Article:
The City of Vancouver has fully outlined its 10-year housing strategy ahead of a City Council vote on Tuesday that could approve the new policies.
The plan intends to address affordability issues by increasing supply through densification and enacting policies that prevent speculative behaviour.
“Housing and affordability must reflect the diversity of our residents and support those most in need of housing,” says Gil Kelley, General Manager of Planning, Urban Design and Sustainability for the municipal government.
“Our Housing Vancouver strategy lays the groundwork for change in our city to increase the variety of housing options – the right homes Vancouver residents need and can afford.”
A plan announced by the City earlier this year to build 72,000 new homes over the next 10 years is key to the strategy, including 12,000 units for low-income residents and 20,000 new purpose-built rentals.
Overall, the target is to create 30,000 condominium units, 5,000 townhouse units, and 1,000 coach house units.
Areas close to transit hubs, parks, schools, public amenities, and arterial streets will be identified for townhouses and low-rise apartments, and affordable housing options will be expanded in shopping areas and neighbourhood centres.
Townhouses and infill developments will be targeted for single-family neighbourhoods, with many seeing declining numbers of families and children – especially in the Vancouver Westside.
Planning processes will be launched in 2018 to densify the areas around SkyTrain’s Nanaimo Station, 29th Avenue Station, and Olympic Village Station. And unlike the Cambie Corridor, an area planning process will be initiated for the Broadway Corridor long before the completion of the SkyTrain extension.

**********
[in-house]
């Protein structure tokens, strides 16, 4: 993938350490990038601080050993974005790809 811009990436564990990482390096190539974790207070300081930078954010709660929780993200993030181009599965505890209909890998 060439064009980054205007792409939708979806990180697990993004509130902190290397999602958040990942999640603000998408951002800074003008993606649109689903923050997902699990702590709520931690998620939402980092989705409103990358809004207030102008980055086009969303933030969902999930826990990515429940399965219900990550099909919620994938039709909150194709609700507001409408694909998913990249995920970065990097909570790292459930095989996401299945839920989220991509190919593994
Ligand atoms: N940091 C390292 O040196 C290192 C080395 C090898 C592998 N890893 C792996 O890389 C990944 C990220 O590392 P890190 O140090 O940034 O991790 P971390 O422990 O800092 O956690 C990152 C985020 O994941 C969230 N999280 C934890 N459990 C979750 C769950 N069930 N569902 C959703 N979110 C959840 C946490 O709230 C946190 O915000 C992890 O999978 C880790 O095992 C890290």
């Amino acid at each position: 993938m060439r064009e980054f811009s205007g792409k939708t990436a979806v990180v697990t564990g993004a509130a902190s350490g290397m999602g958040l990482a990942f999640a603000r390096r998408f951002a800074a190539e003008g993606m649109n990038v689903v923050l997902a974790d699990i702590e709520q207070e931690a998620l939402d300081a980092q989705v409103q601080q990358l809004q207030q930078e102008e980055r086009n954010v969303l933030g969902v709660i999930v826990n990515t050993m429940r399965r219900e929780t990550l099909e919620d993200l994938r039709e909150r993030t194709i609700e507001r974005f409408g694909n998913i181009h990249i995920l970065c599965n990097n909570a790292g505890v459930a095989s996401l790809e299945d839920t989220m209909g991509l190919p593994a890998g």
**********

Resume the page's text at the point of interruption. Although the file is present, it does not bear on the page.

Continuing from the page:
The City says it wants to address “excessive speculation [that] has contributed to distorted land and housing prices,” adding that “this is a key barrier to creating new housing that is affordable in the near and long term”.
If the strategy is approved, staff will create a policy framework that could include an interim public benefits strategy to limit speculative land value, such as establishing community amenity contribution target rates on areas to respond to the needs of growth.
This will add to other initiatives such as the Empty Homes Tax, the regulation of short-term rentals like Airbnb, and continued advocacy for a provincial speculation tax.
A policy approved last month will also give city residents the first priority for pre-sales.